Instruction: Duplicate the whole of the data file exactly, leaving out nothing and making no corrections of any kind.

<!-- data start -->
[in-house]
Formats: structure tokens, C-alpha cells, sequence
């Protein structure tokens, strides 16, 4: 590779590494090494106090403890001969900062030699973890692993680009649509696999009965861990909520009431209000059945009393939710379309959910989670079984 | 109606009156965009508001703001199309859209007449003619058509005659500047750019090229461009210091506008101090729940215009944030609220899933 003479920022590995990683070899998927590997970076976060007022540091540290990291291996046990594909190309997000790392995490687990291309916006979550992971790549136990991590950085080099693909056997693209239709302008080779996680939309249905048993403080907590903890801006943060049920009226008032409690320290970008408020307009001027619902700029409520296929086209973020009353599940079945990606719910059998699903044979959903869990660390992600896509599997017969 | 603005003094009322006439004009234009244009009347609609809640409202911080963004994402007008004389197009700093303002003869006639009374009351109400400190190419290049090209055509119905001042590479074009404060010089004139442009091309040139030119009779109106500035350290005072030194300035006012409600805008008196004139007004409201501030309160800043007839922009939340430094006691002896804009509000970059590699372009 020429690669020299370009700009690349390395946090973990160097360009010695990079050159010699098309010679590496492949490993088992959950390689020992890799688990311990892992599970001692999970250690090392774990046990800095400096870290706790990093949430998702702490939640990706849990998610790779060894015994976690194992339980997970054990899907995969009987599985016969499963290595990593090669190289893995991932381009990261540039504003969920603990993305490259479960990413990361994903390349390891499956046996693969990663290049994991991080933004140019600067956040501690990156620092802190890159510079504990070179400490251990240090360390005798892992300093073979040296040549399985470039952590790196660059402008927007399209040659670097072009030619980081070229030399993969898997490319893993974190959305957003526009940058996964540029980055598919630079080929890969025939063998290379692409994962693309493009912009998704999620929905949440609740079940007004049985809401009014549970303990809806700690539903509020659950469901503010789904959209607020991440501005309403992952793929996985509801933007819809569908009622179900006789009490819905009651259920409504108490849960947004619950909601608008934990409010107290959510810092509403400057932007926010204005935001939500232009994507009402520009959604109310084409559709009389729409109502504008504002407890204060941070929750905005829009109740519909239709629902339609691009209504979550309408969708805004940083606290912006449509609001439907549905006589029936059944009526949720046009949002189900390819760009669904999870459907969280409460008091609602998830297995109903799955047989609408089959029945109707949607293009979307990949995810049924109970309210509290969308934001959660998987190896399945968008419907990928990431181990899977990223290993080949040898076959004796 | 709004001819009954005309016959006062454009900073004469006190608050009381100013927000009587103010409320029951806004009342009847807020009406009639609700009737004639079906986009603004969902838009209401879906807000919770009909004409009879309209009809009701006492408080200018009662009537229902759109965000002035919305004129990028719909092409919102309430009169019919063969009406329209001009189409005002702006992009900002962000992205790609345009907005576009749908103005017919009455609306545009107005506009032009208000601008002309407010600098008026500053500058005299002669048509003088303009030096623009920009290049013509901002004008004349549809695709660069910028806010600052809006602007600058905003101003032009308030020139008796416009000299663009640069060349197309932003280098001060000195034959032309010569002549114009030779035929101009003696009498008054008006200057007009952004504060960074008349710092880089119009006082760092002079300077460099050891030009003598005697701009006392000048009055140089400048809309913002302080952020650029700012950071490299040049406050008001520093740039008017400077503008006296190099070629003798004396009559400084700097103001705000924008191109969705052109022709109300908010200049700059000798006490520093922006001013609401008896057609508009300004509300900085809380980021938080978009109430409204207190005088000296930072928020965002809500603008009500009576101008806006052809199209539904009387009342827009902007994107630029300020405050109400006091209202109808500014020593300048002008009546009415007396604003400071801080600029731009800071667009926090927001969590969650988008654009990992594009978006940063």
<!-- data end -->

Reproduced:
[in-house]
Formats: structure tokens, C-alpha cells, sequence
């Protein structure tokens, strides 16, 4: 590779590494090494106090403890001969900062030699973890692993680009649509696999009965861990909520009431209000059945009393939710379309959910989670079984 | 109606009156965009508001703001199309859209007449003619058509005659500047750019090229461009210091506008101090729940215009944030609220899933 003479920022590995990683070899998927590997970076976060007022540091540290990291291996046990594909190309997000790392995490687990291309916006979550992971790549136990991590950085080099693909056997693209239709302008080779996680939309249905048993403080907590903890801006943060049920009226008032409690320290970008408020307009001027619902700029409520296929086209973020009353599940079945990606719910059998699903044979959903869990660390992600896509599997017969 | 603005003094009322006439004009234009244009009347609609809640409202911080963004994402007008004389197009700093303002003869006639009374009351109400400190190419290049090209055509119905001042590479074009404060010089004139442009091309040139030119009779109106500035350290005072030194300035006012409600805008008196004139007004409201501030309160800043007839922009939340430094006691002896804009509000970059590699372009 020429690669020299370009700009690349390395946090973990160097360009010695990079050159010699098309010679590496492949490993088992959950390689020992890799688990311990892992599970001692999970250690090392774990046990800095400096870290706790990093949430998702702490939640990706849990998610790779060894015994976690194992339980997970054990899907995969009987599985016969499963290595990593090669190289893995991932381009990261540039504003969920603990993305490259479960990413990361994903390349390891499956046996693969990663290049994991991080933004140019600067956040501690990156620092802190890159510079504990070179400490251990240090360390005798892992300093073979040296040549399985470039952590790196660059402008927007399209040659670097072009030619980081070229030399993969898997490319893993974190959305957003526009940058996964540029980055598919630079080929890969025939063998290379692409994962693309493009912009998704999620929905949440609740079940007004049985809401009014549970303990809806700690539903509020659950469901503010789904959209607020991440501005309403992952793929996985509801933007819809569908009622179900006789009490819905009651259920409504108490849960947004619950909601608008934990409010107290959510810092509403400057932007926010204005935001939500232009994507009402520009959604109310084409559709009389729409109502504008504002407890204060941070929750905005829009109740519909239709629902339609691009209504979550309408969708805004940083606290912006449509609001439907549905006589029936059944009526949720046009949002189900390819760009669904999870459907969280409460008091609602998830297995109903799955047989609408089959029945109707949607293009979307990949995810049924109970309210509290969308934001959660998987190896399945968008419907990928990431181990899977990223290993080949040898076959004796 | 709004001819009954005309016959006062454009900073004469006190608050009381100013927000009587103010409320029951806004009342009847807020009406009639609700009737004639079906986009603004969902838009209401879906807000919770009909004409009879309209009809009701006492408080200018009662009537229902759109965000002035919305004129990028719909092409919102309430009169019919063969009406329209001009189409005002702006992009900002962000992205790609345009907005576009749908103005017919009455609306545009107005506009032009208000601008002309407010600098008026500053500058005299002669048509003088303009030096623009920009290049013509901002004008004349549809695709660069910028806010600052809006602007600058905003101003032009308030020139008796416009000299663009640069060349197309932003280098001060000195034959032309010569002549114009030779035929101009003696009498008054008006200057007009952004504060960074008349710092880089119009006082760092002079300077460099050891030009003598005697701009006392000048009055140089400048809309913002302080952020650029700012950071490299040049406050008001520093740039008017400077503008006296190099070629003798004396009559400084700097103001705000924008191109969705052109022709109300908010200049700059000798006490520093922006001013609401008896057609508009300004509300900085809380980021938080978009109430409204207190005088000296930072928020965002809500603008009500009576101008806006052809199209539904009387009342827009902007994107630029300020405050109400006091209202109808500014020593300048002008009546009415007396604003400071801080600029731009800071667009926090927001969590969650988008654009990992594009978006940063």